Major Depressive Disorderby baladmin | June 26, 2014
Major Depressive Disorder is a serious mental illness that will often times accompany an addiction resulting in a dual diagnosis. People who have been diagnosed with Major Depressive Disorder exhibit the following features based on the American Psychiatric Association.
Symptoms of Major Depressive Disorder (MDD)
The person has 5 or more of the following symptoms and they have been present during a two week period, and mark a distinct change in how the person previously behaved. At least one of the symptoms is either (1) depressed mood or (2) loss of interest or pleasure.
- Depressed mood most of the day, nearly every day, (e.g., feels sad, empty, hopeless) or observation made by others (e.g., appears tearful).
- Markedly diminished interest or pleasure in all, or almost all, activities most of the day, nearly every day
- Significant weight loss when not dieting or weight gain (e.g., a change of more than 5% of body weight in a month), or decrease or increase in appetite nearly every day.
- Insomnia or hypersomnia nearly every day.
- Fatigue or loss of energy nearly every day.
- Feelings of worthlessness or excessive or inappropriate guilt (which may be delusional) nearly every day (not merely self-reproach or guilt about being sick).
- Diminished ability to think or concentrate, or indecisiveness, nearly every day (either by subjective account or as observed by others).
- Recurrent thoughts of death (not just fear of dying), recurrent suicidal idealization without a specific plan, or a suicide attempt or a specific plan for committing suicide.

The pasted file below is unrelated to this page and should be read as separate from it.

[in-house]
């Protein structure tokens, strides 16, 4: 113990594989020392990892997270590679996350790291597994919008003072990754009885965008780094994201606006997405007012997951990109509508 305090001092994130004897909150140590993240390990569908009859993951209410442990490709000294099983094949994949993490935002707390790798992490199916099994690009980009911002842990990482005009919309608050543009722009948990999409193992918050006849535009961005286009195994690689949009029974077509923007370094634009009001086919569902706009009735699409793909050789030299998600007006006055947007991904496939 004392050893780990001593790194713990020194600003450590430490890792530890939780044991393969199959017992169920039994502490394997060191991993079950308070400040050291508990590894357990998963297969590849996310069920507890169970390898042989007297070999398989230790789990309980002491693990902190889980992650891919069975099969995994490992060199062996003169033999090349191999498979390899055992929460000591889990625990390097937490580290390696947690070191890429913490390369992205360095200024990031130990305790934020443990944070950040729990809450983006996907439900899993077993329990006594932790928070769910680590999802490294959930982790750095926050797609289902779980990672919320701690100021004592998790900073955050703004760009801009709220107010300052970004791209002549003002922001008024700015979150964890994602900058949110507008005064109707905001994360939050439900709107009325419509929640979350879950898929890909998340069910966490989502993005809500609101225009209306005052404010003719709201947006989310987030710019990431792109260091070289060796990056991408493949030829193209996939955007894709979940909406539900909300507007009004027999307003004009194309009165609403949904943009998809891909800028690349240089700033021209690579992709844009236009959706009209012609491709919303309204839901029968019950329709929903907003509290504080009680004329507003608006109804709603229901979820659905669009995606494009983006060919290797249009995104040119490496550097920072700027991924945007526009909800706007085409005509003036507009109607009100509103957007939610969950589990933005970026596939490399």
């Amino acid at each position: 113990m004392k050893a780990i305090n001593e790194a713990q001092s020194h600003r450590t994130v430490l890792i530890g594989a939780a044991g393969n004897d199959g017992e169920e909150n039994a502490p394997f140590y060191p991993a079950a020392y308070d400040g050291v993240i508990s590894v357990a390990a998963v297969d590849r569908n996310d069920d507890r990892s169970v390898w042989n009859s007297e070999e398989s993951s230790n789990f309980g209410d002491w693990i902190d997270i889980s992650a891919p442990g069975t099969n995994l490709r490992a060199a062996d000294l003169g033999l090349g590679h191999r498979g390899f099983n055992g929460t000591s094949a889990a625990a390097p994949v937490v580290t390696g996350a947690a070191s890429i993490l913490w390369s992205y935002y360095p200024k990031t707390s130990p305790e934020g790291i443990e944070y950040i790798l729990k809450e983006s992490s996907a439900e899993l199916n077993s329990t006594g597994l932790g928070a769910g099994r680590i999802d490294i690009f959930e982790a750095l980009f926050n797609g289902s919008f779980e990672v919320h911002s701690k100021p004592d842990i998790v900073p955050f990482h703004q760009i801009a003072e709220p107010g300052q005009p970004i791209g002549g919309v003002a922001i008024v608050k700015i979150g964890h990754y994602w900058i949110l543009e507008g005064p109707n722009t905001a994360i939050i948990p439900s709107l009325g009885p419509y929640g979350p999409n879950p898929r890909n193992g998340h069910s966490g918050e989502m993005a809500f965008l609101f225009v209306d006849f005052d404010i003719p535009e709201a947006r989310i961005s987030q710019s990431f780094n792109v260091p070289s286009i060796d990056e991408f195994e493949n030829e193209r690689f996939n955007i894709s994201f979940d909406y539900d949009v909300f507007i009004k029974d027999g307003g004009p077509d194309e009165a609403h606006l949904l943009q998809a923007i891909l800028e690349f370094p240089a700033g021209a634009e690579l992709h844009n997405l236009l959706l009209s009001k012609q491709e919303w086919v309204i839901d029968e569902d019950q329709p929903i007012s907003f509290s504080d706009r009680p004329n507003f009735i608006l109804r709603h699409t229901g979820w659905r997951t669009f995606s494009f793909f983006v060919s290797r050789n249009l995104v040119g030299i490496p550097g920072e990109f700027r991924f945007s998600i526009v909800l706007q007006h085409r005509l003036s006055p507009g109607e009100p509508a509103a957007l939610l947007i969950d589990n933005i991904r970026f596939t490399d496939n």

- The symptoms cause clinically significant distress or impairment in social, occupational, or other important areas of functioning. The episode is not attributable to the physiological effects of a substance or to another medical condition.
Masking (MDD) With Alcohol or Drugs
Many people will try to mask their feeling of depression with drugs or alcohol. This is called self-medicating and although it may provide some relief, overtime the person will get worse. The drugs or alcohol will begin to exacerbate the depression and make it much worse. Many people who come into treatment today are dually diagnosed with alcoholism and depression. The good news is that treatment works.
Treatment for Addiction & (MDD)
The ideal treatment for a person suffering from Major Depressive Disorder combined with a drug or alcohol addiction is to be admitted to a 90 day residential inpatient treatment center. The treatment center should be well equipped to work with the someone who is struggling with depression in addition to addiction.
Long Term Outlook Following Treatment
The outlook for the patient treated for Major Depressive Disorder and addiction is very good. Many people who are suffering with depression typically isolate themselves from people and have very limited to no social interaction. Just attending a 12 step meeting opens up a whole new world to those suffering with depression who were once very lonely. The important thing for those suffering with Major Depressive Disorder is for them to know that there is excellent treatment & support available. Getting into treatment is the best thing they can do.